Tuesday, May 22, 2018

Doheny Blues Festival 2018 review feat. Buddy Guy, Beth Hart, Eric Gales, Larkin Poe, more, in Dana Point, Calif.

photo: George A. Paul

The Doheny Blues Festival returned to Orange County, Calif. last weekend with two dozen acts on three stages encompassing blues, classic rock, funk, Americana and beyond.

For the first time, it was held in a new location, Sea Terrace Park in Dana Point, which provided a fresh atmosphere along with familiar elements that have made the event so successful for 21 years. Below are the five most memorable performances I caught over two days.

photo: Robert Kinsler
One of the most buzzed about artists on the festival bill was Larkin Poe. The female sibling duo from Georgia definitely didn’t disappoint, either, packing the intimate Backporch stage area Saturday near several food vendors.

Although they’ve put out three albums and several EPs under the current moniker since 2014, the ladies’ profile has risen steadily lately, thanks to the popular “Tip ‘o the Hat” YouTube covers series.

“I can’t believe y’all are missing Jimmie Vaughan to see us,” exclaimed lead singer/guitarist Rebecca Lovell, in reference to their direct competition on the main Dana Point stage.

Larkin Poe’s take on traditional song “Black Betty” (off last year’s solid Peach release) was an early set highlight, with some sizzling lap steel playing by Megan Lovell.

Rebecca Lovell gave plenty of sultry attitude to “Look Away,” while the heavy hitting “Run for Your Money” recalled early Heart (a good thing). Son House’s “Preachin’ Blues” was pure excitement and original tune “Freedom,” about “exercising inner demons,” had some fine vocal interplay. Other stunners included the dense, racing rocker “Wanted Woman – AC/DC” and slinky groove-laden “Blue Ridge Mountains,” inspired by the place near the Lovells childhood home. The seated audience gave the gals several earned standing ovations.

photo: Bob Steshetz/Doheny Blues Fest
The next day, another musician made a mighty strong impression on the Backporch: Quinn Sullivan, a 19-year-old Massachusetts protégé of Buddy Guy. I don’t know how he bypassed my music radar, but I was sure pleased to made this new discovery at Doheny Blues.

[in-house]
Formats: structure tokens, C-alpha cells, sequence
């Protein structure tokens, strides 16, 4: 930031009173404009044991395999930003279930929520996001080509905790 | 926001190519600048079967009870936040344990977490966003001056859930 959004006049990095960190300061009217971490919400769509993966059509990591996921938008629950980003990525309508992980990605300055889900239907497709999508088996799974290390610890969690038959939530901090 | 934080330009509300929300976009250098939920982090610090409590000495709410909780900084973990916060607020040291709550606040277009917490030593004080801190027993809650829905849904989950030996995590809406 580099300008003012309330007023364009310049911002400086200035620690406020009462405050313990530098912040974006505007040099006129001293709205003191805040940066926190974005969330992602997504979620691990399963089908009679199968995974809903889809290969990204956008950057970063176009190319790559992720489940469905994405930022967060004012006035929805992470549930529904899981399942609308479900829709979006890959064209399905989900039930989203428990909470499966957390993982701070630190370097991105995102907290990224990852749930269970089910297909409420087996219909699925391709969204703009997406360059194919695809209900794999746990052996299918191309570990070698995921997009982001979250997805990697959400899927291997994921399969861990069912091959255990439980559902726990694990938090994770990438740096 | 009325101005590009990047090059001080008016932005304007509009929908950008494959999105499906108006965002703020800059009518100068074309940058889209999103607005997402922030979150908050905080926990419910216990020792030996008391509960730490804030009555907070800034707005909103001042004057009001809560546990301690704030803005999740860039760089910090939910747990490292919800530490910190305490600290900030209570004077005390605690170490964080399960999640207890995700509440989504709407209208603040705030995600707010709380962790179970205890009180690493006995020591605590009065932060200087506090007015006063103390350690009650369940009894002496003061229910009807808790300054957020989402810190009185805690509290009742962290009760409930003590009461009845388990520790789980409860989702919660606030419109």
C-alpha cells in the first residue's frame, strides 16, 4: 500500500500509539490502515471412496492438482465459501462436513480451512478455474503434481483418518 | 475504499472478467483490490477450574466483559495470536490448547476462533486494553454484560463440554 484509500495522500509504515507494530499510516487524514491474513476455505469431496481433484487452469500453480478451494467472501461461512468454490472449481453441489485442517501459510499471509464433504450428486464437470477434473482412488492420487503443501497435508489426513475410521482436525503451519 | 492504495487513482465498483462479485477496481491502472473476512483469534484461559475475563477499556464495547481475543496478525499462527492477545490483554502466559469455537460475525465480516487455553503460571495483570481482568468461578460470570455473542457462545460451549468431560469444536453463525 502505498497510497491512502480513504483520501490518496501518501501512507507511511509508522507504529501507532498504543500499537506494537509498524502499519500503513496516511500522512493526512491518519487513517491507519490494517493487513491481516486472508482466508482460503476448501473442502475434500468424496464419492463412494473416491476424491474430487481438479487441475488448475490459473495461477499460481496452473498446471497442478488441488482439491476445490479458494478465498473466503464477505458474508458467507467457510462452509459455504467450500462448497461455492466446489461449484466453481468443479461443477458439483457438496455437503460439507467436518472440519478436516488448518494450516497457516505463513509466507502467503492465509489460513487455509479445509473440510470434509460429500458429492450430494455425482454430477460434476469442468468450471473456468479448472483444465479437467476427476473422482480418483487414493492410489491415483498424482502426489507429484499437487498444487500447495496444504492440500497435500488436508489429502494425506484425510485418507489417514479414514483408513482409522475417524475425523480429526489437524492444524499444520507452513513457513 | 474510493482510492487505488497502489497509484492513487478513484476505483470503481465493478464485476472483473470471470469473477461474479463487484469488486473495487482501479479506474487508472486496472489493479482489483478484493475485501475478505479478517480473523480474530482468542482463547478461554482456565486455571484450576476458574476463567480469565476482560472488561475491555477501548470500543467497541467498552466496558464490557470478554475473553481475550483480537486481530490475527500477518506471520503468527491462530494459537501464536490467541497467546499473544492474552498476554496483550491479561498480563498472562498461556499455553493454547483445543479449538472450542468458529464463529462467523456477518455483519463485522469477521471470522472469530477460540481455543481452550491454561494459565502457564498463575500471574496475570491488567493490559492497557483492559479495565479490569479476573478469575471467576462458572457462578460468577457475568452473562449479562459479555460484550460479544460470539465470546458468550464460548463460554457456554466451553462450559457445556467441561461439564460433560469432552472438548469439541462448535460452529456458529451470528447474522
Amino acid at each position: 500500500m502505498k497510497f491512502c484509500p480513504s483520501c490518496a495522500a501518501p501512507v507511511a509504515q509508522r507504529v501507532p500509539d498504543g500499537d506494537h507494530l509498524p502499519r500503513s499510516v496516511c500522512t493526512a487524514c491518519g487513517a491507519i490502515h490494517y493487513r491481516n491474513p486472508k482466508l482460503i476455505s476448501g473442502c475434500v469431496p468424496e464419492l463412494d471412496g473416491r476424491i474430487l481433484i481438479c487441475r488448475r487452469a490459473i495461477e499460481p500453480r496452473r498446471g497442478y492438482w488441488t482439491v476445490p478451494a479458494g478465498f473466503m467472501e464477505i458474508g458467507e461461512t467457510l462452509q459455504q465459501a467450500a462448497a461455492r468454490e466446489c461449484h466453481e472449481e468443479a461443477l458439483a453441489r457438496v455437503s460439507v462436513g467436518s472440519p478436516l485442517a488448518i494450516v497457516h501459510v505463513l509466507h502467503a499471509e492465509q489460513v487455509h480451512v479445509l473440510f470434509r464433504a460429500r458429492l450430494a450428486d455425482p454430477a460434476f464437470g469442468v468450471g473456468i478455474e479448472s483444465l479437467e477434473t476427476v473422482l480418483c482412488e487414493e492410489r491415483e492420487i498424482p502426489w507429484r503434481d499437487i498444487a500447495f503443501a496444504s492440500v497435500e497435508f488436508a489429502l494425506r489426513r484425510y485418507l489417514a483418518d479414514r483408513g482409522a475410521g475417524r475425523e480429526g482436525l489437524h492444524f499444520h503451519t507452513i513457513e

Clad in a John Lennon t-shirt, Sullivan was backed by a tight band including several members of Guy’s band – notably Quinn and Buddy’s Grammy-winning producer Tom Hambridge on drums. The guitar wiz/singer did the searing title track off 2013’s Getting There, which namechecks several cities and featured a fast, squealing guitar solo. 

Sullivan made a cover of Jimi Hendrix’s “Little Wing” his own with some weepy axe sounds and brief wailing vocals. The crowd ate it right up. “She Gets Me,” from third album Midnight Highway, was an appealing slice of John Mayer-styled pop/rock. Elsewhere, the laid back “Midnight Highway” was bolstered by sweet organ swells and riveting Sullivan solos and the funkier “Got to Get Better in a Little While,” with another nimble fretwork display, were highlights. We’ll surely be hearing much more from this young talent in the future. 

photo: Bob Steshetz/Doheny Blues Fest
Eric Gales’ powerhouse performance Saturday afternoon on the Dana Point stage was like a religious experience - for both the audience and the musician himself. Gales admitted as much in a spiel before the set started, talking about how he spent 20 years “in a dark hole” addicted to drugs and “almost killed myself.” Now nearly two years sober, Gales was ready to “play his ass off.”

That he did at Doheny Blues, tearing things up on and smiling broadly during Buddy Guy’s “Baby, Please Don’t Leave Me,” Freddie King’s fiery “Boogie Man” and Jimi Hendrix’s “Voodoo Chile,” featuring nods to Led Zeppelin’s “Kashmir” and AC/DC’s “Back in Black.”